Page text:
• So you've got a whole industry now that's suffering and that's jobs, that's people, uh not to mention investors who got in when the going was good during the pandemic and the swing up until about november of last year.


  • And now they're just watching it fall.


  • You know, you also mentioned Celsius, a lot of those people can't get their money out.


  • They've plowed their savings into it and and now it's kind of in limbo and they don't know when they're gonna be able to get their money back.


  • So there's a real human toll here and it's important to remember that um, you know, this is such a young industry uh, and it's completely unregulated.


  • So there's not a lot of recourse when these kinds of things happen and these blowups lose money for people.


  • Allison, thank you.

    アリソン ありがとうございます。

  • Thank you.


  • Next up, a new government report revealed that Tesla vehicles running on self driving mode have been involved in 273 reported crashes over the past nine months that 70% of total crashes involving cars using advanced driver assist technology.


  • So what does this tell us about the future of driving joining us to talk about?


  • This is CNN's Peter valdes Dapena Peter Hello?


  • Hello.


  • Uh, I want to make an important distinction there, right at the top.


  • These cars use advanced driver assistance systems which are expected to help the driver hold the car on their lane follow cars in front of them, stuff like that.


  • So this isn't really a full self driving confusingly.


  • No, though the same report did include numbers from companies like Waymo that are actually working on full self driving, which is where, you know, in the future they hope people can just get in the car, sit in the backseat and literally let the car drive itself.


  • But these are, these are different things and we don't wanna for for safety's sake, if nothing else, we don't want to get these things confused.


  • Right?


  • I remember when I drove it for the first time and you have to put your hands on every eight seconds or something like that.


  • I was I was very impressed though, but but give us some context about these numbers, right?


  • I mean, it says 70% of these crashes are Tesla cars, but do we have a sense of how many self driving vehicles out there are Tesla?


  • How many of these people?


  • That's the thing we do know even Nitsa has said, be careful, don't try to draw any conclusions from these numbers because they're super messy Most of them by for most of the vehicles on the road today with these kinds of advanced driver assistance systems are Tesla and its autopilot system.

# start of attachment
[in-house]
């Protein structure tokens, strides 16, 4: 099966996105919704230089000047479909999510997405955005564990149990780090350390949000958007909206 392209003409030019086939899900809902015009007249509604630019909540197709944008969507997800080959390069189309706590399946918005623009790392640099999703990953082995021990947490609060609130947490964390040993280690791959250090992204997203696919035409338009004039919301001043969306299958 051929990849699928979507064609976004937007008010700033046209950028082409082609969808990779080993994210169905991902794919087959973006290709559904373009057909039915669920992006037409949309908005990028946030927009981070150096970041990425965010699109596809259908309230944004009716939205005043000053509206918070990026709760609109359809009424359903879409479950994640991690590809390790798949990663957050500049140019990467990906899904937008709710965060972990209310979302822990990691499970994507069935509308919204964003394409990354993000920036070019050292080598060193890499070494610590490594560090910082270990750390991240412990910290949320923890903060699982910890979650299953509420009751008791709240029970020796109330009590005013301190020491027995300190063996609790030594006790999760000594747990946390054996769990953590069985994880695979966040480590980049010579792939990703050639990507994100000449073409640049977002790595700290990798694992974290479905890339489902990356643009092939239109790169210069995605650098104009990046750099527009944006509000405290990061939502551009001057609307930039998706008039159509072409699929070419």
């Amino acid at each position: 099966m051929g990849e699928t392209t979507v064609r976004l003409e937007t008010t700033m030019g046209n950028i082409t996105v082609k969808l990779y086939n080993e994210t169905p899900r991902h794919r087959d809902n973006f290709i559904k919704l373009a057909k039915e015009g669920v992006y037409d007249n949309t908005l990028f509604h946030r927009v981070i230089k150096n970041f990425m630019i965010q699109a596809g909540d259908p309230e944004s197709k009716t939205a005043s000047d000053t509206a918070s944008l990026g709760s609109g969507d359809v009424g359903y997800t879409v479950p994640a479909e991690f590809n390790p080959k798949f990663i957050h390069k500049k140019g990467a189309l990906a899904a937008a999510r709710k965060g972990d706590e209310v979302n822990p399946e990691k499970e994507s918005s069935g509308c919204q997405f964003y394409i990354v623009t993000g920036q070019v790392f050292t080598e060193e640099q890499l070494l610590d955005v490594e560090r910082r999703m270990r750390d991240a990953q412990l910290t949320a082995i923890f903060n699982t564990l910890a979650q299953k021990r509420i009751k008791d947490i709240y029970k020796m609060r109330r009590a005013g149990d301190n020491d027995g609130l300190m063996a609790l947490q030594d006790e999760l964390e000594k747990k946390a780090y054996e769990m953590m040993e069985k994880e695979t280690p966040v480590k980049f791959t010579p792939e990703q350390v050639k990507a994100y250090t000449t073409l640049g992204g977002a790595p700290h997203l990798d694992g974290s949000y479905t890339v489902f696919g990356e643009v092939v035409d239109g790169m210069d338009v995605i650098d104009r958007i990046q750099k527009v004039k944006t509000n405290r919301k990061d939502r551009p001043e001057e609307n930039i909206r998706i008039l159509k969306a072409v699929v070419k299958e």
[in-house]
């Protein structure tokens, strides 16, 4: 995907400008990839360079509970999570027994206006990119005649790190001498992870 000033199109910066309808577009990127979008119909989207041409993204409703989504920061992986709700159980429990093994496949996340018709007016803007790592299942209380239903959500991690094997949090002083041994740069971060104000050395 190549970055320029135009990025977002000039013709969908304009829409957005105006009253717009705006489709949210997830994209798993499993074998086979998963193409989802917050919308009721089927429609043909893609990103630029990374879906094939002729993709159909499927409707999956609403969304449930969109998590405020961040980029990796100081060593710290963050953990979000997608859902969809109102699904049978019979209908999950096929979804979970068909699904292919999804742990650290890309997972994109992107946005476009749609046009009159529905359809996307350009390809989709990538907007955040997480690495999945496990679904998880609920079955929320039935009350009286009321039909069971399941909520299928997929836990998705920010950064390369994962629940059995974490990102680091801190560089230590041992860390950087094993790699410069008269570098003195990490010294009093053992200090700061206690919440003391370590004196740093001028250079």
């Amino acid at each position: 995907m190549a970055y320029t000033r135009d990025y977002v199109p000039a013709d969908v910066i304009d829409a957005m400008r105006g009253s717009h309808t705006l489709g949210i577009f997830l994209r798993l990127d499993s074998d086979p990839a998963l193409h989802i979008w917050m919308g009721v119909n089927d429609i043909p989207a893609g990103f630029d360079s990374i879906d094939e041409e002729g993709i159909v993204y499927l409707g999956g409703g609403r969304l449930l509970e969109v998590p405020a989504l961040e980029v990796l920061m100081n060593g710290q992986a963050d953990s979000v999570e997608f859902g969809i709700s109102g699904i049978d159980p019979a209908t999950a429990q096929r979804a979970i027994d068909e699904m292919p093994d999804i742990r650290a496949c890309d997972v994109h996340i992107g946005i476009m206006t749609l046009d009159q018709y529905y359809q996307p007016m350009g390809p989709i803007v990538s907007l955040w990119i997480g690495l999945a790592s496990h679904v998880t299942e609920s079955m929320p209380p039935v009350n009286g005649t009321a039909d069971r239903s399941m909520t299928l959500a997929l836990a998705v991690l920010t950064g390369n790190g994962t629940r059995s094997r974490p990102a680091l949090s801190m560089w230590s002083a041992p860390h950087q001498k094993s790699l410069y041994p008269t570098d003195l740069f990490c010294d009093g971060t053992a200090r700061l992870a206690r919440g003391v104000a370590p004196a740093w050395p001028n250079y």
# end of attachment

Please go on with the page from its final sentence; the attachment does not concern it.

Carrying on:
• That's the vast majority of them out there.


  • So is 273 crashes a lot compared to other companies.


  • Well, we don't know other companies don't have as many of these vehicles out there with these advanced driver assistance systems.


  • So it's hard to say.


  • Um 273 sounds like a lot of lot of vehicles, but there's, you know, some about 800,000, some huge number of autopilot vehicles out there and people use them and, and this is something that has been concerned about.


  • Some people do misuse them, some people do over rely on these systems and try to treat them like genuine self driving when they're not.


  • And that is something that needs, is investigating and has really been concerned about.


  • The big question for me isn't whether self driving cars will get into accidents right, but it's whether self driving cars will get into accidents less than human driven cars from this data.


  • Do we have any sense right now of how actually safe self driving cars are at the moment from this data?


  • Well, from other data, we already know that some types of driver assistance systems, like for example, automatic emergency braking has genuinely reduced rear end collisions, We know that so some of these systems can help remember automatic driver assistance systems are a combination of different systems, some that keep you in your lane, some that break for you, some that operate the accelerator for you, they're all separate but work together.


  • So some of these systems, we do know we don't have enough data yet.


  • Certainly we don't know from this report that it's a just released whether advanced driver assistance systems overall are safer or worse than human drivers.


  • A lot of it depends on like a lot of technology, how it gets used.


  • If people understand how they work, they probably can be helpful if people over rely on them, don't watch the road and just think, oh, I can quit and check out and not drive because the system's got it for me then that's dangerous.


  • And last a new tradition.


  • Our subreddit of the week here is our slash we want plates devoted to restaurants deciding that they don't need plates like this grilled cheese on a hook or this dessert served on a sandal Of course.

    今週のSubRedditは、フックの上のチーズ焼きやサンダルの上のデザートなど、レストランが必要としない皿に捧げるスラッシュ「we want plates」です。

  • Then there's this ice cream that has been described as a quote pile of garbage.


  • It seems like the rule now is the more money you pay the less plate you get.


  • That looks delicious.


  • And with that I'm john Saarland, Thank you for watching.


Mhm Hi, I'm john Saarland and this is nightcap.

Mhm こんにちは、私はジョン・サーランド、こちらはナイトキャップです。